FOLIO WEEKLY SALUTES THIS GREAT COLLECTION OF WWI MOVIES

November 12, 2014
by
2 mins read

Originally released a few months ago to coincide with the 100th anniversary of World War I, the new DVD collection from Warner Brothers, World War I Centennial Commemorative Collection, makes excellent viewing for film buffs anytime of the year. Veterans’ Day, however, couldn’t be more appropriate.

Starting with the latest first, Sergeant York, released roughly two months before Pearl Harbor, stars Gary Cooper as the iconic WWI hero Alvin York, who went from conscientious objector to Medal of Honor winner. Handpicked by the real-life York to star in the story, Cooper won his first Academy Award for this film under the direction of the great Howard Hawks. Ironic in hindsight, given Hawks’ future prominence in American film history, Sergeant York earned him his sole Oscar nomination over his long career.

Sticking with ironies, The Dawn Patrol (released in December 1938, three years before Pearl Harbor) was a remake of Hawks’ 1930 film of the same title, which had won an Oscar for Best Original Screenplay. The later version, directed by the more pedestrian Edmund Goulding, incorporates many battle scenes from the original, but flies high enough on its own. The presence of Errol Flynn at his most dashing, with good supporting work from David Niven and Basil Rathbone (with whom Flynn famously crossed swords earlier that year in The Adventures of Robin Hood), make the film. Most of the action involves banter of one kind or another among the three stars, playing aviators caught up in the derring-do and waste of the war above the trenches. Somewhat static by today’s standards, The Dawn Patrol still captures the glamour that was Flynn, at the same time focusing on the painful realities that are part of any war.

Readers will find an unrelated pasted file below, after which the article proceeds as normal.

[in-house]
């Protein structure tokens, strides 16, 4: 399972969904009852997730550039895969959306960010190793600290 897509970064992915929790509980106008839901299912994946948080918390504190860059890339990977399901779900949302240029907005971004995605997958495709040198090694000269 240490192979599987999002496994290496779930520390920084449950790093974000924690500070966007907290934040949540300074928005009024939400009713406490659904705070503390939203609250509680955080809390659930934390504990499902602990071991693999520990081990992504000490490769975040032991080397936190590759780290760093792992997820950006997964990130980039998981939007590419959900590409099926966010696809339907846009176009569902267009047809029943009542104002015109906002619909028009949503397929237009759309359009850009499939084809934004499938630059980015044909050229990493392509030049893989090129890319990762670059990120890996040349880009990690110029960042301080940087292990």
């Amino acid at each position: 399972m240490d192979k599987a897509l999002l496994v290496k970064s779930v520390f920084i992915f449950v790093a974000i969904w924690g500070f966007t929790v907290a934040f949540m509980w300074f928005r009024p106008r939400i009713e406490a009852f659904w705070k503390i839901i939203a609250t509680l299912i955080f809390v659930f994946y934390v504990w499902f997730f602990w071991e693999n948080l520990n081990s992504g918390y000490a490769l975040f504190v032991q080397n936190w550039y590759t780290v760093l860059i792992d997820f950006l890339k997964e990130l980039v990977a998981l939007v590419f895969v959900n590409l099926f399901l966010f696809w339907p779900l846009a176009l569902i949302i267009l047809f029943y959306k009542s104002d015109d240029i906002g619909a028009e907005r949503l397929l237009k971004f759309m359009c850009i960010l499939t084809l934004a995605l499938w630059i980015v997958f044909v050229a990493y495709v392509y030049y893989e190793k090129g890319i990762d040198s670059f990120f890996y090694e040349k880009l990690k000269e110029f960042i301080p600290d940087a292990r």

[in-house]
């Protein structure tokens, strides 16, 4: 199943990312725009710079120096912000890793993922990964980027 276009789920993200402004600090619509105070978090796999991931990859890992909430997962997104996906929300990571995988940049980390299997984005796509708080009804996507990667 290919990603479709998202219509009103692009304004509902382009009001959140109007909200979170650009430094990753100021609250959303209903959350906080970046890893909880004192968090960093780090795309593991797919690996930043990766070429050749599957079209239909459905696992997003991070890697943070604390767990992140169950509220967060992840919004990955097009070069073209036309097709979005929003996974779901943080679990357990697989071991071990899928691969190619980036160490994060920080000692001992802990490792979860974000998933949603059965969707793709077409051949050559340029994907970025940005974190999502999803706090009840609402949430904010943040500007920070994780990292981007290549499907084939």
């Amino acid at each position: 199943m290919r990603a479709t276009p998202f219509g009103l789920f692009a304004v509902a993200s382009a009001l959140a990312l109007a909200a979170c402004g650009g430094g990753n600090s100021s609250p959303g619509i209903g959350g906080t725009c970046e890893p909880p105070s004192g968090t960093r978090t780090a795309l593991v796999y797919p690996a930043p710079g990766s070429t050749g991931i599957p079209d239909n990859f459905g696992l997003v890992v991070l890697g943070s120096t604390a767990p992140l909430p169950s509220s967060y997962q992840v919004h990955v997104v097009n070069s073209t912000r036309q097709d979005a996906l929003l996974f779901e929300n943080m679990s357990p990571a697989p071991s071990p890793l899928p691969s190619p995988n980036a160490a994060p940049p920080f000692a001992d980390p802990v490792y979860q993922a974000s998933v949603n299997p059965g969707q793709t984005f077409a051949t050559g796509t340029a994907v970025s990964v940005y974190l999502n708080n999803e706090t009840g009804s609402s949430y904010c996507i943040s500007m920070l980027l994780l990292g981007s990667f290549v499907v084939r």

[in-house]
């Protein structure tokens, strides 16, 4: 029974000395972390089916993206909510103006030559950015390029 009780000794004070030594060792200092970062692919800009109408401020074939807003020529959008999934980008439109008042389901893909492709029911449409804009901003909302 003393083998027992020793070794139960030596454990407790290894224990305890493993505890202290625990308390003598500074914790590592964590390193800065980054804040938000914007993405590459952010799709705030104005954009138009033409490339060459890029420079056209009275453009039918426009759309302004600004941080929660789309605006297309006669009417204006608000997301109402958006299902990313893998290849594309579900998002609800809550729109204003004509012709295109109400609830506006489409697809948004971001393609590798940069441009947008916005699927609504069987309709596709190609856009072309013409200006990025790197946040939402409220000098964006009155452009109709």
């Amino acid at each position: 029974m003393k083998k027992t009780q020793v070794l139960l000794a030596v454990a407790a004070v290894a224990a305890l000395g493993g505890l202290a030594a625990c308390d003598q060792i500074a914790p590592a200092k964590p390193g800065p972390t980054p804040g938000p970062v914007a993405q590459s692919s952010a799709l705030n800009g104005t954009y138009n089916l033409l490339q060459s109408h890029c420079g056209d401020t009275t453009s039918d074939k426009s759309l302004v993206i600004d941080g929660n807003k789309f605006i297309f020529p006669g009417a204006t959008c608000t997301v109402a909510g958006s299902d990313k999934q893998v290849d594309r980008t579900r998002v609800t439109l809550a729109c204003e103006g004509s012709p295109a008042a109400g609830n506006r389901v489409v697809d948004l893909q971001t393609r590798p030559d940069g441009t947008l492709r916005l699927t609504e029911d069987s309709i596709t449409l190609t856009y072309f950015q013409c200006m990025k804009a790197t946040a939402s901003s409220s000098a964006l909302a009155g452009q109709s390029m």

The two best films in the collection are both from the silent era. Wings (1927) won the first Academy Award for Best Picture and includes some aerial photography that’s unmatched today for its realism. A big-budget production, the film’s direction was handed over to William A. “Wild Bill” Wellman, a then-unlikely candidate whose personal experience as a WWI fighter pilot helped make Wings one of the most successful in the history of silent films. And it holds up magnificently today. A story of two pilots in love with the same girl (Clara Bow), the film also featured Gary Cooper (irony again!) in a very small role that would help catapult him to stardom. He was already scoring big time with Bow (the “It” girl) in real life.

The oldest of the four films, maybe even better than Wings, is King Vidor’s powerful The Big Parade (1925). Starring John Gilbert, one of the great silent stars best known today (somewhat unfairly) for his pairing (on- and off-screen) with Greta Garbo, The Big Parade details the horror and disillusionment of The War to End All Wars, much like the later, better-known All Quiet on the Western Front. It’s a technical masterpiece, like Wings, demonstrating the dynamic creativity of the movies before they learned to talk.

Folio is your guide to entertainment and culture around and near Jacksonville, Florida. We cover events, concerts, restaurants, theatre, sports, art, happenings, and all things about living and visiting Jax. Folio serves more than two million readers across Jacksonville and Northeast Florida, including St. Augustine, The Beaches, and Fernandina.

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